What we are discussing here is a book written by G A. Bredero in 1617. The book was retranslated in 1992. The main character is a rather impish young man of noble birth who escaped his creditors in Antwerp and relocated to Amsterdam. Here he faces hunger and poverty, and despite his displays of self-confidence, people experience him as rather irritating instead of amusing.
A Brabender is a person from Brabant, now a province of both The Netherlands and Belgium, but once it was a large dukedom that contained most of Belgium and a sizeable area in the south of the Netherlands. In Amsterdam, our character runs up large debts as well. His sidekick is called Robbeknol, once a beggar and, in fact, quite a bit smarter than his master.
The story mentions it occurring around 1575, but it’s quite obvious that Bredero wove events into his script that happened much later. Spain has conquered Antwerp, and many of its merchants and Calvinists retreat to Amsterdam. Antwerp was the financial centre of Europe in those days, and now, with the coming of its merchants, the city of Amsterdam took its place.
The Spanish Brabander Jerolimo (the main character) and his man soft Robbeknol develop an increasingly close relationship, mostly driven by hunger. Robbeknol starts up his old trade of panhandling and starts bringing home the bacon. In the end, the Spanish Brabander has to flee from his Dutch creditors as well.
The book entertains us with discussions between the two men about all sorts of commonplace subjects.
The interesting thing about them is that they are two totally different persons, from totally different backgrounds, who are forced to depend on each other for a rather long period of time. The question that remains with us is why this book was chosen to be a part of the canon of Amsterdam?
Gerbrand Adriaenszoon Bredero was born on the 16th of March 1585 in Amsterdam. He died in the same city on the 23rd of August in the year of our Lord 1618. Bredero was a poet and playwright. He mostly wrote light-hearted plays, burlesque and comedy, sometimes with cynical overtones.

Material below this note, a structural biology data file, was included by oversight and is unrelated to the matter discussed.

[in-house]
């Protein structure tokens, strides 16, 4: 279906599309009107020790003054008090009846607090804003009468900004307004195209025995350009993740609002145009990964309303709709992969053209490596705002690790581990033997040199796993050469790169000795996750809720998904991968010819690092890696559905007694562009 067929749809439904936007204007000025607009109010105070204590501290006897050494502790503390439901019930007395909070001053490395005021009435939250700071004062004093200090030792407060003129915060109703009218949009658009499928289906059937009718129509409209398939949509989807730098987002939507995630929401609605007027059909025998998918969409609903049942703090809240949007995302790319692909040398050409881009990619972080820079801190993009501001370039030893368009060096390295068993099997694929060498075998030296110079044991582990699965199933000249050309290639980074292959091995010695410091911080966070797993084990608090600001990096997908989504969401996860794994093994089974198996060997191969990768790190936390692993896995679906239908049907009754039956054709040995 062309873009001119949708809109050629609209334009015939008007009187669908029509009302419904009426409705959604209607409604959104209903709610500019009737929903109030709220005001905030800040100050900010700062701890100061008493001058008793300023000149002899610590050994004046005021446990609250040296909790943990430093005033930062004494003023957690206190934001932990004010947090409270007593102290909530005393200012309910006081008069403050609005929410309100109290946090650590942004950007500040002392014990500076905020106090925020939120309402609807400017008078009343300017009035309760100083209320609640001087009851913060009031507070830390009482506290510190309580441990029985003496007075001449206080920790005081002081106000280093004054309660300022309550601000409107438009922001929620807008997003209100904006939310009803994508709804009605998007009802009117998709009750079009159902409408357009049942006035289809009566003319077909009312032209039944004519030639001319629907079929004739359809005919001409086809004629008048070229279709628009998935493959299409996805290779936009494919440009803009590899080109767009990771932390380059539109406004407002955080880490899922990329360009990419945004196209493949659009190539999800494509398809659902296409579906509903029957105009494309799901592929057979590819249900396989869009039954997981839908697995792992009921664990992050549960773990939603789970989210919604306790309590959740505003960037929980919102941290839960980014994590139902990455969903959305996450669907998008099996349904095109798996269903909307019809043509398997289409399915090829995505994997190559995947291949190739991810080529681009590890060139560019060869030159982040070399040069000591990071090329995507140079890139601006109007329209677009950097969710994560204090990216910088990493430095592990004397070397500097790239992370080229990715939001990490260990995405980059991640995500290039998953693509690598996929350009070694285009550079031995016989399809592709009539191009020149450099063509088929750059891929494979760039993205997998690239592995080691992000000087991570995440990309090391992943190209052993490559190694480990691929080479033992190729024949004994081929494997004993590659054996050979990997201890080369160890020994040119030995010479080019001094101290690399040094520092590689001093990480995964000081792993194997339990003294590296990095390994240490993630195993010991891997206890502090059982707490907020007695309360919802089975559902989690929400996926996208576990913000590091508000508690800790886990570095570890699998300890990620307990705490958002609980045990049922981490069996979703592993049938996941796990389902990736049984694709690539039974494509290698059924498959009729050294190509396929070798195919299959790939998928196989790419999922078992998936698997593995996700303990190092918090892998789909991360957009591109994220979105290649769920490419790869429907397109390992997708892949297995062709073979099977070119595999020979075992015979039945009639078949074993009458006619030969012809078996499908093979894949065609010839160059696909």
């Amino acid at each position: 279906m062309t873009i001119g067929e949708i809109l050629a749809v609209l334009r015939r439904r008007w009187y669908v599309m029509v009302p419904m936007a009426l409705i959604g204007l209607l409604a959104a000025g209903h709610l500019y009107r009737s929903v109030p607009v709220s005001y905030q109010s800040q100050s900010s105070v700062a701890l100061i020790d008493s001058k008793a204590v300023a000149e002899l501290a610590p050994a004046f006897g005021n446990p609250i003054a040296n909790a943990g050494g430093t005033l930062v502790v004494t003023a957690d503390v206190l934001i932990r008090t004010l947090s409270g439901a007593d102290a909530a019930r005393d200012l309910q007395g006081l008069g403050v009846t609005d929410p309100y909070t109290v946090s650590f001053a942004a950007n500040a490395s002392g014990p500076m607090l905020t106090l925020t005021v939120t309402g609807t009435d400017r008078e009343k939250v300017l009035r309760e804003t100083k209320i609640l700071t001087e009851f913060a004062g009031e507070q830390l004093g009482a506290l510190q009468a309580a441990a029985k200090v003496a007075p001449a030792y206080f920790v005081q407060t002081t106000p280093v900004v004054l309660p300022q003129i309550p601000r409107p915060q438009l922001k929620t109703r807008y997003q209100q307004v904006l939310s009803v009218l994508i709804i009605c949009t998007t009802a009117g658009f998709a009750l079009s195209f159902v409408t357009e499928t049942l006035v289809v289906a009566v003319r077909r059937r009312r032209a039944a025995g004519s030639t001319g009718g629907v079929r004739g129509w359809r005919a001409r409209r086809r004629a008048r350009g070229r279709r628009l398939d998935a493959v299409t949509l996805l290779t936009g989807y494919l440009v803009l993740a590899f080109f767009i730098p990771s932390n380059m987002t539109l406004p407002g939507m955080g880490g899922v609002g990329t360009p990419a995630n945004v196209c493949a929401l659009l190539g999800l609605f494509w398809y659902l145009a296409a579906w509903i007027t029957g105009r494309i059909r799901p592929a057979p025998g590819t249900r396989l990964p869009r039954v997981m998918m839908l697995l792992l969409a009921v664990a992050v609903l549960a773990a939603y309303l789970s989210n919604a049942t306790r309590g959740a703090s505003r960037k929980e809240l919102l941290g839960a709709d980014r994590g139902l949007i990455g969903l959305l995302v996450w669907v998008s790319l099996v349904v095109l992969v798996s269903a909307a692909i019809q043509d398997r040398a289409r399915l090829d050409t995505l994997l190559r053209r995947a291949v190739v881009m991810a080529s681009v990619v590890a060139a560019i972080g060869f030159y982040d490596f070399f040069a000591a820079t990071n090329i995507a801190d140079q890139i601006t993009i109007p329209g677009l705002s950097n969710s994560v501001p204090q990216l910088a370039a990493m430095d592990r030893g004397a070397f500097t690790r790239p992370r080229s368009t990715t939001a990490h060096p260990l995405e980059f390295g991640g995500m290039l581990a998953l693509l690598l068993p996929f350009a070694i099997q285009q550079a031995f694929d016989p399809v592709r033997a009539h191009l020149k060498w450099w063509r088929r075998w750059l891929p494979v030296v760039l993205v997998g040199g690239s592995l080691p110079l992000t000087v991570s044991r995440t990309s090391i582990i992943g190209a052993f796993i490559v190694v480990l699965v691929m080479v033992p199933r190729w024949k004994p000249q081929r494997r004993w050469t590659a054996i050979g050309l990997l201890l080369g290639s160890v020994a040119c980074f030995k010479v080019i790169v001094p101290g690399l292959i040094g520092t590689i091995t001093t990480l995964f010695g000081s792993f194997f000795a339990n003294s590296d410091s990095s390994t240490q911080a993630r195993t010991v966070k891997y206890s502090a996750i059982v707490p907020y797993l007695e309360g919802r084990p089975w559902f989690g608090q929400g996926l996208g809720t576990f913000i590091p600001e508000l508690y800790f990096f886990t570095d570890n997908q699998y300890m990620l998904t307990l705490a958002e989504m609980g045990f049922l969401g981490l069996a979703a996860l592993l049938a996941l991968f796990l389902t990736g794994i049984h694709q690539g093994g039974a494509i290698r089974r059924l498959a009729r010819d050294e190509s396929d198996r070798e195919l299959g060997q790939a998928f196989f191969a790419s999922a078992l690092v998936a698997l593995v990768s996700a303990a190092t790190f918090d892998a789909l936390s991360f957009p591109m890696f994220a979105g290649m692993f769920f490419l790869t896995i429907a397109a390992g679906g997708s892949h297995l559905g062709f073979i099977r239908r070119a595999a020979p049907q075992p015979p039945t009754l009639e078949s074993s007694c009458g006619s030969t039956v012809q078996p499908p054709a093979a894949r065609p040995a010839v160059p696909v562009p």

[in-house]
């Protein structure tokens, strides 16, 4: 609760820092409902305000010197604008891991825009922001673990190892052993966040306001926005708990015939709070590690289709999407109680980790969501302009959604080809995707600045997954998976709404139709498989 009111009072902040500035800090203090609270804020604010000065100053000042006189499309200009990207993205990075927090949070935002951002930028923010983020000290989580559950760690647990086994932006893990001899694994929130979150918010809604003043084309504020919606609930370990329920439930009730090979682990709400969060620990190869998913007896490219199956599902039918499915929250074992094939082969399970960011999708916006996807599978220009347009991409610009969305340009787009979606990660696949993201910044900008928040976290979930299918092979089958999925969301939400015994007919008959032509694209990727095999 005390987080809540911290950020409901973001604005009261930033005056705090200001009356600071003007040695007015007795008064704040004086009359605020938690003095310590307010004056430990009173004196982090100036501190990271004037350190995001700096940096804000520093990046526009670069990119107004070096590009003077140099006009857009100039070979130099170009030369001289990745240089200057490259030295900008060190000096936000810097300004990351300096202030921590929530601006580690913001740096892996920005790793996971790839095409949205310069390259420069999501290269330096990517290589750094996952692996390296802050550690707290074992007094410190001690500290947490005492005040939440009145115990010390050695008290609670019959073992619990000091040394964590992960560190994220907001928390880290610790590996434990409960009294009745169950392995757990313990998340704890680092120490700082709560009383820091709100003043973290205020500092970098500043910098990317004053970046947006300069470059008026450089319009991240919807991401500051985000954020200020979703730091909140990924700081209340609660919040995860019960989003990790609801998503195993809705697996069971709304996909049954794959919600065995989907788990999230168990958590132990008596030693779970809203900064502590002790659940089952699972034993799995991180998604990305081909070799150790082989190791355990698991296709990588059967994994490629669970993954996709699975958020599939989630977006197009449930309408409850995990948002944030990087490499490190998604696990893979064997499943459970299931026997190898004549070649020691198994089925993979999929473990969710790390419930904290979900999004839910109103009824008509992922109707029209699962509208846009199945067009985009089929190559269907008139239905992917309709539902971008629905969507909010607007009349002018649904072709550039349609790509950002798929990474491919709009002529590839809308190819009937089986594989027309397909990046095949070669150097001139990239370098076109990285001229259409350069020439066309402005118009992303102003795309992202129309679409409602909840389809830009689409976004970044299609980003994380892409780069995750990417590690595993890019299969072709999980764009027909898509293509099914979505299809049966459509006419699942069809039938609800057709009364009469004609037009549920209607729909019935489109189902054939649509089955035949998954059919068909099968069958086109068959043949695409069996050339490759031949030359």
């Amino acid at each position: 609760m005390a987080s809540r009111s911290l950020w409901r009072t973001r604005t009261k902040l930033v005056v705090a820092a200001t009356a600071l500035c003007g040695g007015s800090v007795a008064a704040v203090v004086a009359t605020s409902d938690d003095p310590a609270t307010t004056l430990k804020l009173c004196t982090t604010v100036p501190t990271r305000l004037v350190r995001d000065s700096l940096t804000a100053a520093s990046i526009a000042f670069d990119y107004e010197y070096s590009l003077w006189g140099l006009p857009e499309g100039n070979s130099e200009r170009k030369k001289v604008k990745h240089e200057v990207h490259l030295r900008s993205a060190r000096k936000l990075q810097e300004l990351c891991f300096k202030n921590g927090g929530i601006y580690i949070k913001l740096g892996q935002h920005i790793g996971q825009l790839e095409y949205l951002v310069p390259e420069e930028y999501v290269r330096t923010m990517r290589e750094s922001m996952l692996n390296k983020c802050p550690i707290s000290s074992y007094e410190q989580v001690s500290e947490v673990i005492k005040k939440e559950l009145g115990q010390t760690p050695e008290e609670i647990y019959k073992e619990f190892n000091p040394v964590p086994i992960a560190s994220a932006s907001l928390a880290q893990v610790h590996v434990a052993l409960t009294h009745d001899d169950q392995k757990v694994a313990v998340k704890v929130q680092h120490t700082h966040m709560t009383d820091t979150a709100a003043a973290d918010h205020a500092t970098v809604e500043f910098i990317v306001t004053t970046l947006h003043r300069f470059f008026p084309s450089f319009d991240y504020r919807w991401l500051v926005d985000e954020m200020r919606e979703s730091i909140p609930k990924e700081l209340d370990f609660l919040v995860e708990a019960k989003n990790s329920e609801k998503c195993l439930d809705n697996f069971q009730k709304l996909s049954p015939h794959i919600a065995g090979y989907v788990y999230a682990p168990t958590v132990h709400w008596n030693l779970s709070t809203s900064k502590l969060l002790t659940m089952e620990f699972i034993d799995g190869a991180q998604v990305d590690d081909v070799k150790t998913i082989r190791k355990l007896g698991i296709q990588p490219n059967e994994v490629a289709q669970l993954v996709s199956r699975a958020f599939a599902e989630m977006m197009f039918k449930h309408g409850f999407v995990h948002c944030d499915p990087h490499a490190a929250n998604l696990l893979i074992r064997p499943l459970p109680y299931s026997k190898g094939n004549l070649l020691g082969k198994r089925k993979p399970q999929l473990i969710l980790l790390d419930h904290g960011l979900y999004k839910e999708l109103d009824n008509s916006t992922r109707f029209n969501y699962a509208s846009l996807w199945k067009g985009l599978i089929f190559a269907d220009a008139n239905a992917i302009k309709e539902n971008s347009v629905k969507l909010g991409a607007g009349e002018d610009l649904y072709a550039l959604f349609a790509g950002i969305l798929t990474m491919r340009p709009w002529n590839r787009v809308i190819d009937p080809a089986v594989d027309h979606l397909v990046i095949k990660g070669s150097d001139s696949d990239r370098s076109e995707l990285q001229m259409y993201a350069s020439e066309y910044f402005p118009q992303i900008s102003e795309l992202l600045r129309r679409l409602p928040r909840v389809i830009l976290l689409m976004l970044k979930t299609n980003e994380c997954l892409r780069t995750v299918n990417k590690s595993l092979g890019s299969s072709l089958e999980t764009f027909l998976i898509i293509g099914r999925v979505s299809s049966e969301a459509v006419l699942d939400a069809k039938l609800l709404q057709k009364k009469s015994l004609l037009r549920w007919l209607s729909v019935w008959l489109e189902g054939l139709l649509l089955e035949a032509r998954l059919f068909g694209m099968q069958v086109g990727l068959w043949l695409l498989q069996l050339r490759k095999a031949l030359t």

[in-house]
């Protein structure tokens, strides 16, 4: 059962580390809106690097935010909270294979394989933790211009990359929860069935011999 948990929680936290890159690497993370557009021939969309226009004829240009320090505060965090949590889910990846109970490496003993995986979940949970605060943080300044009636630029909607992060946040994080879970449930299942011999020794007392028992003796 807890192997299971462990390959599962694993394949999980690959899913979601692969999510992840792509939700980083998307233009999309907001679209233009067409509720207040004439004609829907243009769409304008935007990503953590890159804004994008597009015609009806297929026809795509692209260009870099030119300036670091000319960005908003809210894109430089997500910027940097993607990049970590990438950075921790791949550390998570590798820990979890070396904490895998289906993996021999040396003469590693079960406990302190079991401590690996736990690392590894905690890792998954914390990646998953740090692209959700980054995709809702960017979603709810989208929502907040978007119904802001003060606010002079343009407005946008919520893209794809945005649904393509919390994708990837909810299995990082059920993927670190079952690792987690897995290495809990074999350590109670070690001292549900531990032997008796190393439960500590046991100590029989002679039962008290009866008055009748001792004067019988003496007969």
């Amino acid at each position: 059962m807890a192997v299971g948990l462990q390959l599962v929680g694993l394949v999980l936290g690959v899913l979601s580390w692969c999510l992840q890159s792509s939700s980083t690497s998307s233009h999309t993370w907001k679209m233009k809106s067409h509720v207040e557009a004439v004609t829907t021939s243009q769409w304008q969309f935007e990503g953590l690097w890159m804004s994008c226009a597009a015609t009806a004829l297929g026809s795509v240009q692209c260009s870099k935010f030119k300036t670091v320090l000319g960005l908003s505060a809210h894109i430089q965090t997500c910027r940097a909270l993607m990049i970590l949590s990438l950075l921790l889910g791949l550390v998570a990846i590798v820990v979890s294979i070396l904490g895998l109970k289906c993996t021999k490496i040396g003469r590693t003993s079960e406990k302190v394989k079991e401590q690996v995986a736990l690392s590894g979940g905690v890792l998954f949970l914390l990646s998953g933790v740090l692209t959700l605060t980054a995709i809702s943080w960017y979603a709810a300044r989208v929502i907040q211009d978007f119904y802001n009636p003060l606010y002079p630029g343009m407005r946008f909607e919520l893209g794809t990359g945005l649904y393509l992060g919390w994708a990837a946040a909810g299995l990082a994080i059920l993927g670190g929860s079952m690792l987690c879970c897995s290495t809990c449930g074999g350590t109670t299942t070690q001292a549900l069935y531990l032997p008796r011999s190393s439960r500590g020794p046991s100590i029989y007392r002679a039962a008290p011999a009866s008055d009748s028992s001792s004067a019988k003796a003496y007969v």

Amsterdam at the end of the sixteenth century
Amsterdam grew at an amazing rate, roughly with 5% per year between 1580 – 1620. The new immigrants were mostly people from other parts of the Netherlands, escaping the Spanish occupational forces. The South of the nation suffered most under the Spanish, who had an extreme dislike for protestants.
But the people of Bredero’s Amsterdam did not take kindly to all these new immigrants; they displayed a rather arrogant attitude and clothed themselves in high levels of self-righteousness. They also tried to take financial advantage of them. However, one reaps what one sows, and it wasn’t long before the city found out they needed these new folks. They happened to be far more inventive and driven than the somewhat lazy and not very clever original inhabitants. And we see the same thing today. It’s the Muslims who have taken over all the shops, working 24/7 and for far lower profits and wages than we would ever dream to consider.
And no, we don’t like it!
A map of Amsterdam
At the right of the page, we have displayed a map of the city of Amsterdam around the year 1600. this is what the city must have looked like in those days. This map has been provided by the Hebrew University of Jerusalem.
Linking the book, the city
The book seems to portray a rather accurate picture of life on the streets of Amsterdam during this period, the years between 1575 – 1610. It looks like the presence of all these strangers in town caused morality to sag; it changed the laws and customs the city had held onto for so long and so dearly. The cities administrators were accused of letting folk in that should have been kept out; the civil population was being made having to pay too high a price for comfort.
The book is, in reality, a comedy with its purpose to warn us in a light-hearted way of the dangers that lurk in the practices of swindling and inappropriate behaviour.
The play portrays the city as its people perceived it to be. They either present or not ironic overtones encourages the reader and indeed the observer to discern whether the irony is really there or not and if this is indeed the message the writer tried to get across.
De Canon of Amsterdam is obviously of the opinion that there is true, such a message hidden in its contents. In hindsight, one can even draw parallels with Bredero’s Amsterdam and the one we find ourselves in today. And that’s, of course, its purpose. For years now, our successive governments have been bending over backwards to get the autonomous Dutch to accept and embrace the hordes of immigrants it has allowed to settle here. Unfortunately for them, they are losing the battle. It’s their own fault, of course; they have been cow-towing to the migrants, offering them houses, jobs, insurance, health care, mosques and so on. While the poorer Dutch got nothing, all they got was lectures on their behaviour. Their concerns were ignored, and now they found a leader, a politician who hears their grieves and one they can vote for. And vote they did, his party rose from almost nothing to one of the biggest political movements of the nation. Of course, he’s vilified, demonized, and being called a populist, but his followers don’t care; they love him. The government was even forced to accept him as a partner as every left-wing party in The Netherlands refused to speak to him. Now they’ve got what they absolutely did not want, him in government.
De Spanish Brabander is window number 13 in the Canon os Amsterdam.